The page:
When we assess the risk of a qualitative trait, so these are yes or no traits, either it’s there or it’s not,
we can use familial aggregation studies. What on earth is a familial aggregation study? It’s probably
a little bit more familiar than it even sounds. But we presume that if an allele increases the chance
of developing a disease, we’re going to expect that an affected individual to have a greater than
expected number of affected relatives. So, does that make sense? The more that the condition exists
in relatives, if it exists more in relatives than it does in the general population then we would have a number
greater than one. We call this measure of relative risk ratio λr. When we look at λr
and it equals one, we have little or no genetic impact. That means the numerator and denominator
are similar and probably, mostly just a result of no genetics. If it’s greater than one, we mean
there’s a possible genetic predisposition. It’s more likely in relatives than it is in the general population,
lambda greater than one. Here is a chart of a number of different lambdas. By no means, you need to
remember what the lambdas are, the relative risk ratios or even which ones have particularly
high risk ratios. However, I think it’s pretty interesting to look at these lambda values and so do people
in genetic counseling for sure. All of these are conditions that are said to have a genetic component.
We will dig into a couple of these in a little bit more detail later in a future lecture. Case control studies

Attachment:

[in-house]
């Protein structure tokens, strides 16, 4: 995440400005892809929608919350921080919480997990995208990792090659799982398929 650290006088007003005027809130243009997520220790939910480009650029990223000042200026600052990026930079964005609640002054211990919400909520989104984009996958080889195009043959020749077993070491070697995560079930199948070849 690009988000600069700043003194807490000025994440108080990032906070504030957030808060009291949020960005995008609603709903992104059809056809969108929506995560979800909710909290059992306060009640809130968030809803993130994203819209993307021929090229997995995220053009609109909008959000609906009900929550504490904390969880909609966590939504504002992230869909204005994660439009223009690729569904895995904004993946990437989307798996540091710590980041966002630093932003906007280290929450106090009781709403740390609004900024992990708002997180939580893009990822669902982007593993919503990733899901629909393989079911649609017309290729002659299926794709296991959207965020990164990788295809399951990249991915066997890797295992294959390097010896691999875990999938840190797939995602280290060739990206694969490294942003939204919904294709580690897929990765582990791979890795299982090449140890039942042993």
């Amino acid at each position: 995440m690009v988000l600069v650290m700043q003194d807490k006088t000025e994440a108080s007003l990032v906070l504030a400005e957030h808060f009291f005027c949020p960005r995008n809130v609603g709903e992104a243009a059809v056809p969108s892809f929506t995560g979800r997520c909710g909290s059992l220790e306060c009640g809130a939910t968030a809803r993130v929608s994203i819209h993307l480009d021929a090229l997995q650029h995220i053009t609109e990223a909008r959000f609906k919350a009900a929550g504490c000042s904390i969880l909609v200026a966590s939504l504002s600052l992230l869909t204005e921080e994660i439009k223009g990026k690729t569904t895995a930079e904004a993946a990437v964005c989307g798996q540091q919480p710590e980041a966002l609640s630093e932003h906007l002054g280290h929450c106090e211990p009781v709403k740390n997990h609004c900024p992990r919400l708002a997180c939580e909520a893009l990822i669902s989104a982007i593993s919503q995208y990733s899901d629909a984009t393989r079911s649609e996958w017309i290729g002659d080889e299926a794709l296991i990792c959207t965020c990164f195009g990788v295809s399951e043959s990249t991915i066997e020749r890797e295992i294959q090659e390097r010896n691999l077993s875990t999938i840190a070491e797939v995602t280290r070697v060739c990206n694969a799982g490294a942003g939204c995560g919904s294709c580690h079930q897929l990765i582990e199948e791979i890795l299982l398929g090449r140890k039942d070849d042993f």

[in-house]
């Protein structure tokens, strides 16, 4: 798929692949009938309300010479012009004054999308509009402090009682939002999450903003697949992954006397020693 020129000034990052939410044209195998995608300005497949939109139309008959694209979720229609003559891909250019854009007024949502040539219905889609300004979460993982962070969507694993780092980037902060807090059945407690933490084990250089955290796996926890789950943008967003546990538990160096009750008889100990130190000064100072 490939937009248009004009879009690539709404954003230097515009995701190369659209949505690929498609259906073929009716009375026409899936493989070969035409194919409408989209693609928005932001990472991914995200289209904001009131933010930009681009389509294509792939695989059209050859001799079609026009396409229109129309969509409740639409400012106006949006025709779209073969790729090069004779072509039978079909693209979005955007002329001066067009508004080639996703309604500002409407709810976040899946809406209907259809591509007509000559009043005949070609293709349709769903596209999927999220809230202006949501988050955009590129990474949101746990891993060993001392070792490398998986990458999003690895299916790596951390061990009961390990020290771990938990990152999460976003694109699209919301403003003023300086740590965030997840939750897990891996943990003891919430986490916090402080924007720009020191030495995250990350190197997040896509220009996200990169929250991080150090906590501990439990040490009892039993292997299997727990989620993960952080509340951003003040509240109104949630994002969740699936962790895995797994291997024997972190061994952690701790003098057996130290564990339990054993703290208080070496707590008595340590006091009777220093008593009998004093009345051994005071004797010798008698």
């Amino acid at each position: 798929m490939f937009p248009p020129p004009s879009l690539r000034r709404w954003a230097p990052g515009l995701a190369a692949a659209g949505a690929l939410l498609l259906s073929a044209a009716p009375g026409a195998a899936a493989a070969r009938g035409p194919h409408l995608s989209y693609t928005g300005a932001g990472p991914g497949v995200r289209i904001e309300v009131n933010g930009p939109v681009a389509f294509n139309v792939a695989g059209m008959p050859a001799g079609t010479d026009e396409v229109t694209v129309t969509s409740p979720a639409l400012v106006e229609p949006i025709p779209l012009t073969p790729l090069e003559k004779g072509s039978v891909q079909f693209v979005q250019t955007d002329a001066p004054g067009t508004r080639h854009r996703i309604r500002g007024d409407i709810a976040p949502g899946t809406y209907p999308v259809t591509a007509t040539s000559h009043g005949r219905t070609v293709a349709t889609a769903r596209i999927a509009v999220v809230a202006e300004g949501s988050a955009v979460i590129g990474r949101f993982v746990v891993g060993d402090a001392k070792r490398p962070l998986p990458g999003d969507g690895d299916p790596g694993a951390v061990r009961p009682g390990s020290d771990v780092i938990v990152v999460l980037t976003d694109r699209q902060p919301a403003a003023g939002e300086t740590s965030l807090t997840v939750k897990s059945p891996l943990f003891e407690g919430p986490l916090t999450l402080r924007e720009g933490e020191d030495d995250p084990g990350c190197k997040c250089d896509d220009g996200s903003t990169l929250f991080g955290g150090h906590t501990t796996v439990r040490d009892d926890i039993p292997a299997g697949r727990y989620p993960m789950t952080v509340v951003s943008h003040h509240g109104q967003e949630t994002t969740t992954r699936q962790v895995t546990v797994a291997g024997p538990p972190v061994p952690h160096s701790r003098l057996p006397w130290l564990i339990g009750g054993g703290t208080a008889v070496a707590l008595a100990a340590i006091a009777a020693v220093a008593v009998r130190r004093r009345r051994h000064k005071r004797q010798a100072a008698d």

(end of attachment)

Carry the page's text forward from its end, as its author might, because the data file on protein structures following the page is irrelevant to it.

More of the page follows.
are another way that we can assess the genetic contribution. We compare these two unrelated individuals.
So, married couples or couples in general are a great way to do this. Generally, they’re not going to share
much genetic information. However, they have shared lots of environmental conditions. We can use
these controls in order to make comparisons of family versus non-family. So using this, we can say
for example, in the instance of multiple sclerosis, we’re recognizing that perhaps there’s a hereditary
component to that. That first degree relatives that have multiple sclerosis are likely to have relatives.
So, 3.5% of people that have multiple sclerosis are likely to have relatives that also have multiple sclerosis,
first degree relatives, so siblings. Only 0.2% in the matched controls, so the married couple's kind of pool.
These are case control studies in the married couples versus familial studies in families.
Those two means are used to assess the contribution of genetics when we’re considering yes or no variables.
In the case of multiple sclerosis using those two statistics of 3.5% and 0.2%, we can say that the incidents
of multiple sclerosis would be 18 times greater among siblings or first degree relatives than it would be
among unrelated persons. So 18 times more likely or 18 times more risk of having it if you have a sibling that has it.